Medical News Today: Brain structure may play key role in psychosis

New research finds that having a larger choroid plexus, which is a vital brain structure, could be involved in psychosis.
brain illustration
Research finds clues about psychosis in a brain structure that scientists have not yet fully studied.

Variations in the structure of the choroid plexus, which produces cerebrospinal fluid (CSF), could play a key role in psychosis.

A team that Dr. Paulo Lizano — of the Beth Israel Deaconess Medical Center in Boston, MA — led has now investigated this vital structure.

In doing so, they found that there could be a link between its size and the development of psychosis.

The choroid plexus and its product, CSF, are crucial parts of the neurological system. CSF helps cushion the brain within the skull, and the choroid plexus forms a barrier between the brain and the CFS, which helps filter out toxins and keeps blood components from entering the brain.

It also allows some molecules to pass through, including those involved with the immune system.

This study — which now appears in the American Journal of Psychiatry — involved three groups of people: participants with a diagnosis of psychosis, one of their first degree relatives, and people with no history of psychosis (the controls).

Each participant underwent a structural MRI brain scan, and the researchers found that the volume of the choroid plexus was larger in those who had psychosis.

They also found that the volume of the choroid plexus among first degree relatives was larger than that of the controls but smaller than that of those with psychosis.

Additional findings

However, these were not the only significant findings from the group with psychosis.

The researchers also found that larger choroid plexus volume correlated with reduced gray matter, smaller amygdala volume, lower cognitive scores, larger ventricle volume, and lower levels of neural connectivity.

Although they cannot yet say with certainty, the researchers believe that these findings could also offer clues as to the pathology of psychosis.

The team also found that people with an enlarged choroid plexus had high levels of a signaling cell associated with the immune system, called interleukin 6 (IL-6).

IL-6 can cross the barriers between the brain, blood, and CSF. The results are noteworthy; the team explains that people who have schizophrenia and bipolar disorder often have higher levels of IL-6. Dr. Lizano and colleagues conclude:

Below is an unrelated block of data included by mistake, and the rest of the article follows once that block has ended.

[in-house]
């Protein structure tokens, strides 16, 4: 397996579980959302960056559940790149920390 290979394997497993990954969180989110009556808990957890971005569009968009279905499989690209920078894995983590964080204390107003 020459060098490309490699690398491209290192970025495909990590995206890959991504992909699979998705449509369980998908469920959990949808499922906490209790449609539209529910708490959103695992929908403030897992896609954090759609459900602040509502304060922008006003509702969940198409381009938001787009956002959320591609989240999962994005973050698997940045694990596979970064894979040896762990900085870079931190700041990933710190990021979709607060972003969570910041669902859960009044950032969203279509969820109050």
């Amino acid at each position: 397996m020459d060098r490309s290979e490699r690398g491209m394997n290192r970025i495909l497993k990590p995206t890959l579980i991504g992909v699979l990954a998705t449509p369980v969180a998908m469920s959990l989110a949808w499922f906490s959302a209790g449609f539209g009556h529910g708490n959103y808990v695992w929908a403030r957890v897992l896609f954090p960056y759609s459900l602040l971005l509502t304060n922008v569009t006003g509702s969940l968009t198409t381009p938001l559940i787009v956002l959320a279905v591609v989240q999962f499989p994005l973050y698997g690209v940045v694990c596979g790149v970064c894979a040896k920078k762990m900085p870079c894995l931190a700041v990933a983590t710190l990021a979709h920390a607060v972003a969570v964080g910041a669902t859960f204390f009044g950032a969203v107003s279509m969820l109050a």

Our findings suggest the involvement of the choroid plexus across the psychosis spectrum, with a potential mechanism involving the neuro-immune system, which functions in regulating the brain and interacting with the body’s immune and inflammatory systems.”

What is psychosis?

According to the National Institute of Mental Health, psychosis refers to a group of conditions that affect the mind when someone experiences a “loss of contact with reality.”

During a psychotic episode, a person’s thoughts and perceptions are disturbed. They may find it difficult to understand what is real and what is not.

Some symptoms of psychosis include:

  • delusions, or false beliefs
  • hallucinations, such as seeing or hearing things that others do not
  • incoherent speech
  • inappropriate behavior

Experts say that there is no single cause of psychosis. It can be a symptom of a mental health condition such as schizophrenia. There are also several other potential causes, including some medical conditions, drug and alcohol use, certain prescription medications, and sleep deprivation.

There were some scientific discussions in the 1920s about the possible role of the choroid plexus in schizophrenia or bipolar disorder. However, there had not been much specific research on the topic before this study.

Although much more research is still necessary, this study suggests that there is probably a link between an enlarged choroid plexus and psychosis.

Medical News Today: How might obesity affect the brain?

The link between obesity and the brain is a fascinating topic that scientists have only recently begun to explore. New research adds important pieces to the puzzle.
scientist looking at brain scans
Researchers have used MRI scans to examine the brains of people living with obesity.

From the size and functionality of the brain to specific neuronal circuits, recent studies have brought to light important aspects of the connection between obesity and the brain.

For instance, researchers published a study earlier this year that found a link between obesity around the stomach area and smaller brain size — specifically, lower gray matter volume.

The findings of another recent study showed that the brain’s prefrontal cortex — an area that is important for complex thinking, planning, and self-control — is less active in people who tend to overeat, which may lead to obesity and weight gain.

Finally, research that appeared only last month identified an array of neurons that can curb overeating when they become active.

A new study now adds to this mounting body of evidence, shedding further light on the connection between obesity on the one hand and differences in brain structure and form on the other.